Eye For Film >> Movies >> Songs My Brothers Taught Me (2015) Film Review
Songs My Brothers Taught Me
Reviewed by: Amber Wilkinson
"Anything that runs wild has got something bad in them. You want to leave some of that in there, because they need it to survive," one character says near the start of Chloé Zhao's gentle but moving drama of life about young Native American siblings on the Pine Ridge Reservation. And the themes of wildness and survival run strongly through a film that emphasises familial bonding - even along extended lines - without shying away from or wallowing in the deprivation and societal pressures that exist.
The story is less a straightforward narrative than a patchwork collage of reservation life that dives into the family of brother and sister Johnny Winters (John Reddy) and Jashaun (JaShaun St John). And although it is fiction, the story, like its non-professional child stars, has very strong roots in reality, extending to the inclusion of a home fire that actually occurred.
Johnny is on the cusp of adulthood and is dreaming about life beyond the reservation with is girlfriend Aurelia (Taysha Fuller), while 13-year-old Jashaun is on the brink of adolescence. The idea that her older brother might leave her solely in the care of their alcoholic mum and her unsavoury choice of men is a source of dread for Jashaun - who starts to investigate the possibilities of friendship with some of her extended family. For Johnny, it represents just one more thing to feel guilty about given that he is already involved in an alcohol racket, which helps Zhao expose the fact that, despite drink being illegal on the reservation it is the ruining the lives of many while, ironically, providing the youngster with virtually the only option he has to make some cash.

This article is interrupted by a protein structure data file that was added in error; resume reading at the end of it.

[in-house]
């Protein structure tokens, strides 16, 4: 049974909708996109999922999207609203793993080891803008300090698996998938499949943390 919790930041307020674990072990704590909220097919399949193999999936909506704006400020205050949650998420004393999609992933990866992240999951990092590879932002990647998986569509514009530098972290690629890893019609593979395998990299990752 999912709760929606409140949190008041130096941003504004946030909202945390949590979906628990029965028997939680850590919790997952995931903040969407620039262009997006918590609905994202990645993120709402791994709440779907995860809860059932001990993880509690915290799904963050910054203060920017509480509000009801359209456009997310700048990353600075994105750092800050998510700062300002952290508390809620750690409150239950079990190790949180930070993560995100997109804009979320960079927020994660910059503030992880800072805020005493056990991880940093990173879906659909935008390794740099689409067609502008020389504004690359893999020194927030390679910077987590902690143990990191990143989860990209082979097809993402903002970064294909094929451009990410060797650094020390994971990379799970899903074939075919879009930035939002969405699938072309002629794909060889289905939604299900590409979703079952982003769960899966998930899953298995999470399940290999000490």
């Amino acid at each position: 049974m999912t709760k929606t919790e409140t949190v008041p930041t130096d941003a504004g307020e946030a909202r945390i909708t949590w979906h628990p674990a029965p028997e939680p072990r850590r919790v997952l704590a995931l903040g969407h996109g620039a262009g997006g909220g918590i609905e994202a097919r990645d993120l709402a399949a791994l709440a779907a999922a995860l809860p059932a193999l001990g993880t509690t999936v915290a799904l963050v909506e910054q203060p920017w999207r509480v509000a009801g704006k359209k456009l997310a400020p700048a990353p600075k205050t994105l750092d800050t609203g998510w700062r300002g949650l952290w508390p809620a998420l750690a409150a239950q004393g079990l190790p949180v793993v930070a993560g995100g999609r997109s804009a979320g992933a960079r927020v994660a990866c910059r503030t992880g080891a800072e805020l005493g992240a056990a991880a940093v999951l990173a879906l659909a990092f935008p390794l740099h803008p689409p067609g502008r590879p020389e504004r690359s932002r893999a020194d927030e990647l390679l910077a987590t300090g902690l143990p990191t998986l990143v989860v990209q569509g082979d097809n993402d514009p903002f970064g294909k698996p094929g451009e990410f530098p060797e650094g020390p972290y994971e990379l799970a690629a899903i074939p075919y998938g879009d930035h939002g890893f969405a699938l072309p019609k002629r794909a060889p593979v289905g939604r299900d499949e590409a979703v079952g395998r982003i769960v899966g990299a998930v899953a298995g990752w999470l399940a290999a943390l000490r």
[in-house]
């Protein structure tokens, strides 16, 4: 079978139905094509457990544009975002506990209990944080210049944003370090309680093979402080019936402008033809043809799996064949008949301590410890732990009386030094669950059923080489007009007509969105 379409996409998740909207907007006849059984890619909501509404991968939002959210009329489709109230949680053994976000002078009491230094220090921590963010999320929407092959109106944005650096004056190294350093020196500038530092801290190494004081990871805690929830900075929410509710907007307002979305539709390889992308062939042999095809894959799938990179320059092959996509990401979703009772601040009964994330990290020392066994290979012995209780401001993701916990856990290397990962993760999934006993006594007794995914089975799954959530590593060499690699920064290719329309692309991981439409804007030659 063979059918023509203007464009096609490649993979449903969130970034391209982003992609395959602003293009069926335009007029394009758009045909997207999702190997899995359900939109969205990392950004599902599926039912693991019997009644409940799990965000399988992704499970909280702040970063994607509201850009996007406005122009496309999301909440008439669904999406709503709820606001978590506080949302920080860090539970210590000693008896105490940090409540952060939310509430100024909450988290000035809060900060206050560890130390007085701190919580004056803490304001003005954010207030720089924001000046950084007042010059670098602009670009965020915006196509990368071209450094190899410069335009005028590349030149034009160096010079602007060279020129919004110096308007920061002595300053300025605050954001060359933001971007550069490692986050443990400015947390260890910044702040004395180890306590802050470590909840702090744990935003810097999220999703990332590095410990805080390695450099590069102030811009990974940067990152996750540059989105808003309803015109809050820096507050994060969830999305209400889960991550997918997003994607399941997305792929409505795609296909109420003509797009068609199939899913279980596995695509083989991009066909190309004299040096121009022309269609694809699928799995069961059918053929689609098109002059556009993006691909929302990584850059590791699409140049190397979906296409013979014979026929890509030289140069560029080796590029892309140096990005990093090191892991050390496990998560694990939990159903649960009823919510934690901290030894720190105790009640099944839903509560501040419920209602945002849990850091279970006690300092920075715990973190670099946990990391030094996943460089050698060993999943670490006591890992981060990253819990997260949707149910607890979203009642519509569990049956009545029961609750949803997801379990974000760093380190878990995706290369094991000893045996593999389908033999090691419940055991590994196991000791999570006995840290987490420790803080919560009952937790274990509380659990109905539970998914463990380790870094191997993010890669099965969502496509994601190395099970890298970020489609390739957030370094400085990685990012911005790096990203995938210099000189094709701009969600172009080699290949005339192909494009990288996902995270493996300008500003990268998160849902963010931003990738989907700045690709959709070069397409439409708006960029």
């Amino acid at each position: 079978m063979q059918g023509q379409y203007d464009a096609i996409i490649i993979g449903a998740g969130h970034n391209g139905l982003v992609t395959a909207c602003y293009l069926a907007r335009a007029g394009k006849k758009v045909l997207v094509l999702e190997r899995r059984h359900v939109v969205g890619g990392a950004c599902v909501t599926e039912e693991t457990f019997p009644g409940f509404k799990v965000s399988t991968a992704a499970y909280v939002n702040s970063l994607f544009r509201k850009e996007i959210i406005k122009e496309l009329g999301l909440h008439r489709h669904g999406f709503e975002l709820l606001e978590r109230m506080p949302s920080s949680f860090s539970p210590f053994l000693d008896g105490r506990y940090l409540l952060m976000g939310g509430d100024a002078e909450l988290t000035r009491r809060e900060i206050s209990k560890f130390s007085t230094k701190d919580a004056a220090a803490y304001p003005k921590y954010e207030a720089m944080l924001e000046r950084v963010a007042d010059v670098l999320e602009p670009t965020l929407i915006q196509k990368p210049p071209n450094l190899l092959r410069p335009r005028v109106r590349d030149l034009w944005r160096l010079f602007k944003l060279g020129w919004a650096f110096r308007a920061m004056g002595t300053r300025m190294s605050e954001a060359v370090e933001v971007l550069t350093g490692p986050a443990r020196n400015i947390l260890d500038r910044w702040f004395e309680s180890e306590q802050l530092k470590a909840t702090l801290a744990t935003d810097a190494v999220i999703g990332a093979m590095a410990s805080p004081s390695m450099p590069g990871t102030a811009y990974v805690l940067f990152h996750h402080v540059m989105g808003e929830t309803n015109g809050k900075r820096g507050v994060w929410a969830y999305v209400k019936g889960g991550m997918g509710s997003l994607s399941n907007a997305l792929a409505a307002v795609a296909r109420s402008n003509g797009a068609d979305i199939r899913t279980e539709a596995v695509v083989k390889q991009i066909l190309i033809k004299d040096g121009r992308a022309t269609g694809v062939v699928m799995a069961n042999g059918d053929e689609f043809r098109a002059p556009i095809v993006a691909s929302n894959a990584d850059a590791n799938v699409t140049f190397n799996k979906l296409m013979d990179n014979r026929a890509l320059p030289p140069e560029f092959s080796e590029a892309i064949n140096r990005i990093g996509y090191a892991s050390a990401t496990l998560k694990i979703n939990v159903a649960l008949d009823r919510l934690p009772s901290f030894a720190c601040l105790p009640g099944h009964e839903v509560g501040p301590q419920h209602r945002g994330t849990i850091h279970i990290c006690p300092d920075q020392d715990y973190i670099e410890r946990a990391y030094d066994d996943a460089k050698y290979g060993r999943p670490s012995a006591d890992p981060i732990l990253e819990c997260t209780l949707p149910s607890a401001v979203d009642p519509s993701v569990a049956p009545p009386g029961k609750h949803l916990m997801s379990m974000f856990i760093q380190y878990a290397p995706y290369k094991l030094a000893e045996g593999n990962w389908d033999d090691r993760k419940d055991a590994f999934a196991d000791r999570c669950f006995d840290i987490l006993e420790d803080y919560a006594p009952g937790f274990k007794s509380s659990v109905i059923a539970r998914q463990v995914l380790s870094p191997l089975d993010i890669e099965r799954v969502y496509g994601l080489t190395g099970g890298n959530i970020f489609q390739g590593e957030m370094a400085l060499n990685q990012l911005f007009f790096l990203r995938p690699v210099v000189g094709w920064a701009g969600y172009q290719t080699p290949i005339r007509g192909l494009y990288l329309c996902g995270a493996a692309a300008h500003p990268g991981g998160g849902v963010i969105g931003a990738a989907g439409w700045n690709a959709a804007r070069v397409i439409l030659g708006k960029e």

Zhao is in no hurry, allowing the sense of life in Pine Ridge to seep in to the bones of the film, as cinematographer Joshua James Richards captures the natural movement of the place, from the liveliness of hair in the wind to a shower of sparks from a fire. Zhao also draws on life on Pine Ridge - such as a funeral service or episodes of traditional life - in ways that illustrate the strong sense of cultural identity, without labouring the point.
The acting relies on mood as much as scripting, which is sparse but used to good effect, with St John showing the most natural aptitude. Jashaun's scenes with her clothes and tattoo designer distant relative Travis (Travis Lone Hill, whose Rez Life 7 designs feature heavily in the film). He frequently goes on booze benders but has a soft heart that appeals to Jashaun, who helps him hawk clothes, making for touching moments that are indicative of the complicated relationships that pepper the film. There is companionship and bonding even in the most difficult of circumstances that, through the course of the runtime, gives Zhao's drama an uplifting sweep. Although occasionally threatening to be so calm that it comes to a standstill, this is a lilting, immersive film that has an emotional afterglow.Reviewed on: 19 May 2015
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